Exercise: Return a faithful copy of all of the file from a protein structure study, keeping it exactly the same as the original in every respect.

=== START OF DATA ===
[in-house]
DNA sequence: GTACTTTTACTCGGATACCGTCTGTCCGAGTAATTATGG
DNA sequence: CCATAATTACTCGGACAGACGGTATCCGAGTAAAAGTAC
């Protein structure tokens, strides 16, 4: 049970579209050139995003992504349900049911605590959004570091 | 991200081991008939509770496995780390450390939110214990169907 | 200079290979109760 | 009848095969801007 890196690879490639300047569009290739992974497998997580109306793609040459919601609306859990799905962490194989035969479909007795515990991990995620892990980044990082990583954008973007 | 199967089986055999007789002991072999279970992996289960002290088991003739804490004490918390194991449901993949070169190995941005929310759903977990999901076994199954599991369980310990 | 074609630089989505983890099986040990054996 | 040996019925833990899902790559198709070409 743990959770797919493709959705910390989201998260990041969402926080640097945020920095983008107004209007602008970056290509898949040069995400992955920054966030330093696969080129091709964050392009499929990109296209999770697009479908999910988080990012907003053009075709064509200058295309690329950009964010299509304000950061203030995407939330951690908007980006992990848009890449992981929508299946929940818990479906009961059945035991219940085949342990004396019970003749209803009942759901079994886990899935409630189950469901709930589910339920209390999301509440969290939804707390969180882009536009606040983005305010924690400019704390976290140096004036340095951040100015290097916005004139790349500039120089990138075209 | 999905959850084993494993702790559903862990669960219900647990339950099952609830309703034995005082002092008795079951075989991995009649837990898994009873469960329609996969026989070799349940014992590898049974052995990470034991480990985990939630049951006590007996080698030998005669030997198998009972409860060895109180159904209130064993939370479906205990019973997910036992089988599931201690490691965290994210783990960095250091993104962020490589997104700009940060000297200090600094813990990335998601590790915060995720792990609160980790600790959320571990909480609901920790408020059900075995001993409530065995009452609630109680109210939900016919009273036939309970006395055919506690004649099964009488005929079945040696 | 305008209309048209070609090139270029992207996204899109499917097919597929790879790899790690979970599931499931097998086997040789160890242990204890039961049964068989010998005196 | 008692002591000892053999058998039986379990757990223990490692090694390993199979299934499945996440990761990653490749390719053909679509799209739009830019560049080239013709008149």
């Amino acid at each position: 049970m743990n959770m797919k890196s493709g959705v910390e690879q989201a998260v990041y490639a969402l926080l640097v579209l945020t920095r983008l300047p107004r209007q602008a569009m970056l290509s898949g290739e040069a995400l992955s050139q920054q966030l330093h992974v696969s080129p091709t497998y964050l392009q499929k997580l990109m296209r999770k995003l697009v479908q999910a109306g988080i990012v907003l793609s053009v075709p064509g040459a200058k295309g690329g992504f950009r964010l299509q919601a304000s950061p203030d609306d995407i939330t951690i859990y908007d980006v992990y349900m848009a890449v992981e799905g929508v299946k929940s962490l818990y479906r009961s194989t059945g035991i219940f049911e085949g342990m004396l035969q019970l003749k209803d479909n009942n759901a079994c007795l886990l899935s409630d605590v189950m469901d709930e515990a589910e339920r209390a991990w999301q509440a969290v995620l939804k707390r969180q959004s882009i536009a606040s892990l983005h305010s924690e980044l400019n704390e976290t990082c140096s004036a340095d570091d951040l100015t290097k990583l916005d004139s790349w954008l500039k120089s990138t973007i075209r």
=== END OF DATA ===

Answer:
[in-house]
DNA sequence: GTACTTTTACTCGGATACCGTCTGTCCGAGTAATTATGG
DNA sequence: CCATAATTACTCGGACAGACGGTATCCGAGTAAAAGTAC
């Protein structure tokens, strides 16, 4: 049970579209050139995003992504349900049911605590959004570091 | 991200081991008939509770496995780390450390939110214990169907 | 200079290979109760 | 009848095969801007 890196690879490639300047569009290739992974497998997580109306793609040459919601609306859990799905962490194989035969479909007795515990991990995620892990980044990082990583954008973007 | 199967089986055999007789002991072999279970992996289960002290088991003739804490004490918390194991449901993949070169190995941005929310759903977990999901076994199954599991369980310990 | 074609630089989505983890099986040990054996 | 040996019925833990899902790559198709070409 743990959770797919493709959705910390989201998260990041969402926080640097945020920095983008107004209007602008970056290509898949040069995400992955920054966030330093696969080129091709964050392009499929990109296209999770697009479908999910988080990012907003053009075709064509200058295309690329950009964010299509304000950061203030995407939330951690908007980006992990848009890449992981929508299946929940818990479906009961059945035991219940085949342990004396019970003749209803009942759901079994886990899935409630189950469901709930589910339920209390999301509440969290939804707390969180882009536009606040983005305010924690400019704390976290140096004036340095951040100015290097916005004139790349500039120089990138075209 | 999905959850084993494993702790559903862990669960219900647990339950099952609830309703034995005082002092008795079951075989991995009649837990898994009873469960329609996969026989070799349940014992590898049974052995990470034991480990985990939630049951006590007996080698030998005669030997198998009972409860060895109180159904209130064993939370479906205990019973997910036992089988599931201690490691965290994210783990960095250091993104962020490589997104700009940060000297200090600094813990990335998601590790915060995720792990609160980790600790959320571990909480609901920790408020059900075995001993409530065995009452609630109680109210939900016919009273036939309970006395055919506690004649099964009488005929079945040696 | 305008209309048209070609090139270029992207996204899109499917097919597929790879790899790690979970599931499931097998086997040789160890242990204890039961049964068989010998005196 | 008692002591000892053999058998039986379990757990223990490692090694390993199979299934499945996440990761990653490749390719053909679509799209739009830019560049080239013709008149």
């Amino acid at each position: 049970m743990n959770m797919k890196s493709g959705v910390e690879q989201a998260v990041y490639a969402l926080l640097v579209l945020t920095r983008l300047p107004r209007q602008a569009m970056l290509s898949g290739e040069a995400l992955s050139q920054q966030l330093h992974v696969s080129p091709t497998y964050l392009q499929k997580l990109m296209r999770k995003l697009v479908q999910a109306g988080i990012v907003l793609s053009v075709p064509g040459a200058k295309g690329g992504f950009r964010l299509q919601a304000s950061p203030d609306d995407i939330t951690i859990y908007d980006v992990y349900m848009a890449v992981e799905g929508v299946k929940s962490l818990y479906r009961s194989t059945g035991i219940f049911e085949g342990m004396l035969q019970l003749k209803d479909n009942n759901a079994c007795l886990l899935s409630d605590v189950m469901d709930e515990a589910e339920r209390a991990w999301q509440a969290v995620l939804k707390r969180q959004s882009i536009a606040s892990l983005h305010s924690e980044l400019n704390e976290t990082c140096s004036a340095d570091d951040l100015t290097k990583l916005d004139s790349w954008l500039k120089s990138t973007i075209r």